The desirable appearance of concrete texture as imparted by form liners, rustications, chamfers, reveals, and exposed aggregate, and the undesirable texture resulting from tie holes, leaking form joints, fins, or bug-holes, are highly sensitive to lighting conditions. Under harsh light directed straight at a concrete wall, most of these textural features are washed out. The same wall will have a very different appearance when the light comes directly from the top or sides, parallel to the wall surface. Side light highlights and magnifies any projection out of the plane of the wall and puts shadows behind those projections and into any depressions. As a result, acceptability of texture can depend on time of day, season (sun-angle), and construction lighting versus permanent lighting. There is nothing like a low-angle spotlight at night to reveal concrete’s flatness and surface texture.
Clarifying owner expectations
When your significant other says, “Let’s paint the living room to match the dining room,” she/he is using the very helpful and clever device of an architectural reference standard. Before you agree to perform the work (as if you had a choice), you know exactly what you are getting into.
Likewise, one of the most effective ways for the design team to clearly define expectations is to point to one or more existing structures and say, “Give me one exactly like that.” Under the heading of “Architectural Concrete Reference Standard,” Section 6 of ACI 301-10 states that “When specified in Contract Documents, surface quality and appearance shall match a reference sample or portions of existing structure designated Architectural Concrete Reference Standard by Owner.” This goes a long way toward clarifying the owner’s intent, but be sure to inspect the designated reference standard carefully, and under several different lighting conditions. Look for not only color and texture, but also for the variation in both.
A close cousin of the owner’s reference standard is the field mockup that is prepared after the contract price has been established. The mockup is the opportunity to demonstrate your interpretation of the owner’s expectations—the architect and owner inspect this unblemished sacrificial offering and declare it worthy or not. But keep in mind the approved mockup will be the standard by which all the rest of the concrete will be judged. Depending on site location and season, it could be very difficult to accurately match the appearance of all portions of the finished structure to the mockup regardless of their actual physical similarity.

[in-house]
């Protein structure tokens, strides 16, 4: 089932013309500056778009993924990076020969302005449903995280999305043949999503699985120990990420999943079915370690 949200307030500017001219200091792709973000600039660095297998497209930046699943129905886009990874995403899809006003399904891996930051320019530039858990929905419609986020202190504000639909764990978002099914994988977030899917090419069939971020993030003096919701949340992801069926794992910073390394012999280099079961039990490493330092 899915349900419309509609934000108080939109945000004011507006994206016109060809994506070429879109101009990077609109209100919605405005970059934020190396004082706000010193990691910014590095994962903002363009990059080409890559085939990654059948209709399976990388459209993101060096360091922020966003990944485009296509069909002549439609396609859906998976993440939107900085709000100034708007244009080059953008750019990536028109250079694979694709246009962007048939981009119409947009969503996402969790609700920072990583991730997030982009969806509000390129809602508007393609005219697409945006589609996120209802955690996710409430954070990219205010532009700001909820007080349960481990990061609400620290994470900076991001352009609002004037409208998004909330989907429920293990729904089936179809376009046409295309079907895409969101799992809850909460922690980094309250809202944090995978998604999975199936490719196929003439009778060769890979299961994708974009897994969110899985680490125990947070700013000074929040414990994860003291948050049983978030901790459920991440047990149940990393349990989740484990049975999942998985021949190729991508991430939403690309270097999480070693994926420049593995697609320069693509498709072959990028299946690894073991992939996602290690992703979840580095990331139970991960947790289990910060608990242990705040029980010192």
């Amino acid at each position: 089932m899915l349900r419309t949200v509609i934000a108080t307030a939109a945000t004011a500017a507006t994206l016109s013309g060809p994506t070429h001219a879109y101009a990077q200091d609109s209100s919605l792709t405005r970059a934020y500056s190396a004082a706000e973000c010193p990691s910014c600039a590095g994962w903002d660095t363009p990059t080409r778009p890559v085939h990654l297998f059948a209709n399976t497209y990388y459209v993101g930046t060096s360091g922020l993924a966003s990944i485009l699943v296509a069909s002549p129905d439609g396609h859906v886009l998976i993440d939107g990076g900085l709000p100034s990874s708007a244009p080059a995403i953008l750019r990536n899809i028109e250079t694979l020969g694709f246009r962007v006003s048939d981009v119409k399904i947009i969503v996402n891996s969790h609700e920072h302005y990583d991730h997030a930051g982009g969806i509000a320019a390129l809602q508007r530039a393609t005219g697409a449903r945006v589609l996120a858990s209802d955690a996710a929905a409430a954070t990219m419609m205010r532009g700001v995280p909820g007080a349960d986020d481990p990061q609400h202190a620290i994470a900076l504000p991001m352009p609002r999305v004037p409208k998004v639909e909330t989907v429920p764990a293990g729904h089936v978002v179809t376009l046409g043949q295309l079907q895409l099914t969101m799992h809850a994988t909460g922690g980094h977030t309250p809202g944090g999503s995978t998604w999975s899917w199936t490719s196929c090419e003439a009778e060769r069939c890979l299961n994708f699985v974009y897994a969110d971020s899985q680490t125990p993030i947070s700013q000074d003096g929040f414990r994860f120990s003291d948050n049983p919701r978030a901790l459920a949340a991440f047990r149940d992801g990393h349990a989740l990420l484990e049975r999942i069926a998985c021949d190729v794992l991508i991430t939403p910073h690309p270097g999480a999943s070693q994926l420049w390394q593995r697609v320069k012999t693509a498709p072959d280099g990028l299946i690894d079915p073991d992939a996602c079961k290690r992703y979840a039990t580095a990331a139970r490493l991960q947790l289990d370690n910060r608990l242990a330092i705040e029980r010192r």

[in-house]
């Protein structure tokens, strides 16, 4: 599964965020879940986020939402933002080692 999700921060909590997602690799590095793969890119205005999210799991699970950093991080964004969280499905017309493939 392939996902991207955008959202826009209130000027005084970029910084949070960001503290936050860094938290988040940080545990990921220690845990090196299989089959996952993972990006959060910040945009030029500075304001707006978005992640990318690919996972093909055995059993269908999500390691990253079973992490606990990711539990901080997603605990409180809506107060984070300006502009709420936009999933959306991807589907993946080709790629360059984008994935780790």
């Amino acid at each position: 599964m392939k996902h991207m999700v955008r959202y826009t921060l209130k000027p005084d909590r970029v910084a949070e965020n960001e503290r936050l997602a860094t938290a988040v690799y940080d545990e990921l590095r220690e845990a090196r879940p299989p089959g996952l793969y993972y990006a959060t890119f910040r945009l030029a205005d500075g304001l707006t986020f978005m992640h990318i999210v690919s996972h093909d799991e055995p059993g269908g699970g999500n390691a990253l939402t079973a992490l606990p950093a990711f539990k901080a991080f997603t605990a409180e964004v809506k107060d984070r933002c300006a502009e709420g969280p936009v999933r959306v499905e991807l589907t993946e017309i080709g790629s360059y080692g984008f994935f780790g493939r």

Kenneth C. Hover is a professor of civil and environmental engineering and Stephen Weiss Presidential Fellow at Cornell University, Ithaca, N.Y. He is a former president of the American Concrete Institute. This article originally appeared in Concrete Construction, TCP’s sister publication.
Mockups: Everything you need to Know
ACI 301 allows the reference standard to be “a sample” rather than portions of a real structure. The sample is provided by the owner as part of the contract documents and helps the bidder understand expectations. A close cousin of the owner’s reference standard is the field mockup that is prepared after the contract price has been established.
The mockup is the opportunity to demonstrate your interpretation of the owner’s expectations. The architect and owner inspect this unblemished sacrificial offering and declare it worthy or not. After what may be a number of iterations, the accepted mockup stands as a clear statement (cast in concrete) of what it will take to make the owner happy. If the contract is design-build or time and materials this process makes perfect sense, but if the contract was based on a hard-bid, post-contract can be an uncomfortable time to finally figure out what the owner wants.
When it comes to building the field mockup, ACI 301 has helpful and practical requirements that should be reviewed by the designers, contractors, and materials suppliers. But there are a few hidden dangers in the mockup preparation and approval process.
First, even though ACA 301 wisely requires multiple lifts, it would be rare for a single mockup panel to be large enough to reflect the normal batch-to-batch changes in color of concrete-making materials, or shift-to-shift changes in personnel and technique that will show up in the real building.
Next, the mockup is normally fixed in position on the jobsite, with one particular exposure to sunlight and the elements. Depending on site location and season, it could be very difficult to accurately match the appearance of all portions of the finished structure to the mockup regardless of their actual physical similarity. Remember the million-dollar efflorescence story? (See main article.) The approved mockup was actually shielded from the weather (in a chapel-like enclosure) while the real rained-on concrete started to effloresce. Of course the exterior production concrete did not match the mockup.
Finally, beware the temptation to overdo the mockup. Early in the project you may be rightfully eager to demonstrate skill and to justify the owner’s confidence, and in so doing the mockup is sometimes a piece of art in itself. You may assign the most skilled craftsmen to build the form; install the rebar; and to place, consolidate, and finish the concrete. But keep in mind the approved mockup will be the standard by which all the rest of the concrete will be judged.
On a recent project the architect and owner were disappointed with the color variation in interior basement walls. Upon investigation of this dissatisfaction it was discovered that no concrete was designated as architectural, and there were no specifications for color or color variation. But there was a required mockup and the basement walls did not match the absolutely beautiful mockup. The rest is history.